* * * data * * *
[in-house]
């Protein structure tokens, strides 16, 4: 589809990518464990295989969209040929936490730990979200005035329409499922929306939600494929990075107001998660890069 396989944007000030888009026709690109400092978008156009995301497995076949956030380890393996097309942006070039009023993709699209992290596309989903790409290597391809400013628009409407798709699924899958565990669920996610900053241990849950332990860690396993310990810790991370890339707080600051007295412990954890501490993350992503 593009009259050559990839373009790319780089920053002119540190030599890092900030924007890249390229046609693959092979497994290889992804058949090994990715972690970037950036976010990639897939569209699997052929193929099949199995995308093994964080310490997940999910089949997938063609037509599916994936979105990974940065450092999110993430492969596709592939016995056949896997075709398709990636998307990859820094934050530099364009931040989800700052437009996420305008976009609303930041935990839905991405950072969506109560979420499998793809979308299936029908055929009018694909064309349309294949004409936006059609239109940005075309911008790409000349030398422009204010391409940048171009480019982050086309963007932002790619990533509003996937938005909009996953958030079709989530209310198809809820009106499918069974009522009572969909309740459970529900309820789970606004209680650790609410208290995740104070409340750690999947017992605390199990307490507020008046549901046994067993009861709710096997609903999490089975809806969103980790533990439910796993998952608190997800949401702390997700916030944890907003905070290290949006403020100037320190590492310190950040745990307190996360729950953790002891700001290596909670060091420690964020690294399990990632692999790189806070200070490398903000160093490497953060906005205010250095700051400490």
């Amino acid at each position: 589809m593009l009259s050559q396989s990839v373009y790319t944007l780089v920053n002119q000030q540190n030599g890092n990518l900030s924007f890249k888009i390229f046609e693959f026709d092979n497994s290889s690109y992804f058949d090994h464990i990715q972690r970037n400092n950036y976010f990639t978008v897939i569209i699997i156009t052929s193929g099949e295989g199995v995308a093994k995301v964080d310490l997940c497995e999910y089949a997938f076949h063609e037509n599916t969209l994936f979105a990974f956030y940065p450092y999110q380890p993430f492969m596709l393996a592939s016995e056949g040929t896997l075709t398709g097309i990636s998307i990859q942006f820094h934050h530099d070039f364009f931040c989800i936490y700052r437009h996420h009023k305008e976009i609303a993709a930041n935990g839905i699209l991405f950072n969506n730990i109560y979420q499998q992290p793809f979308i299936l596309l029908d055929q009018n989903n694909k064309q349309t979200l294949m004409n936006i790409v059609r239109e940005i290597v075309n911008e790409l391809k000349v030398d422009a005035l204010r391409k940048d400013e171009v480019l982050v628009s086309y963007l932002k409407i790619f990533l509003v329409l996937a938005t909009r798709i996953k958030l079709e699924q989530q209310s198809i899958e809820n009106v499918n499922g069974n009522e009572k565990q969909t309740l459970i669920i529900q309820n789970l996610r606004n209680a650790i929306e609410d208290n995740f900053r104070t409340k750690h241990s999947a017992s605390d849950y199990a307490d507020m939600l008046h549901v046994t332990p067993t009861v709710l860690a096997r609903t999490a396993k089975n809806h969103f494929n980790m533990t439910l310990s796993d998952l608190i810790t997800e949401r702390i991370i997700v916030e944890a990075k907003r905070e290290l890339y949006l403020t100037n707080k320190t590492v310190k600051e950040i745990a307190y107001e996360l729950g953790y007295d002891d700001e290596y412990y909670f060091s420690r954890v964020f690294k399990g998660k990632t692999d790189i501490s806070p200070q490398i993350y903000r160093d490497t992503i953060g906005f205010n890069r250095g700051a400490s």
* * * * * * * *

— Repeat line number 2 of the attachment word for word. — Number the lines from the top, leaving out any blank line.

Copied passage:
């Protein structure tokens, strides 16, 4: 589809990518464990295989969209040929936490730990979200005035329409499922929306939600494929990075107001998660890069 396989944007000030888009026709690109400092978008156009995301497995076949956030380890393996097309942006070039009023993709699209992290596309989903790409290597391809400013628009409407798709699924899958565990669920996610900053241990849950332990860690396993310990810790991370890339707080600051007295412990954890501490993350992503 593009009259050559990839373009790319780089920053002119540190030599890092900030924007890249390229046609693959092979497994290889992804058949090994990715972690970037950036976010990639897939569209699997052929193929099949199995995308093994964080310490997940999910089949997938063609037509599916994936979105990974940065450092999110993430492969596709592939016995056949896997075709398709990636998307990859820094934050530099364009931040989800700052437009996420305008976009609303930041935990839905991405950072969506109560979420499998793809979308299936029908055929009018694909064309349309294949004409936006059609239109940005075309911008790409000349030398422009204010391409940048171009480019982050086309963007932002790619990533509003996937938005909009996953958030079709989530209310198809809820009106499918069974009522009572969909309740459970529900309820789970606004209680650790609410208290995740104070409340750690999947017992605390199990307490507020008046549901046994067993009861709710096997609903999490089975809806969103980790533990439910796993998952608190997800949401702390997700916030944890907003905070290290949006403020100037320190590492310190950040745990307190996360729950953790002891700001290596909670060091420690964020690294399990990632692999790189806070200070490398903000160093490497953060906005205010250095700051400490």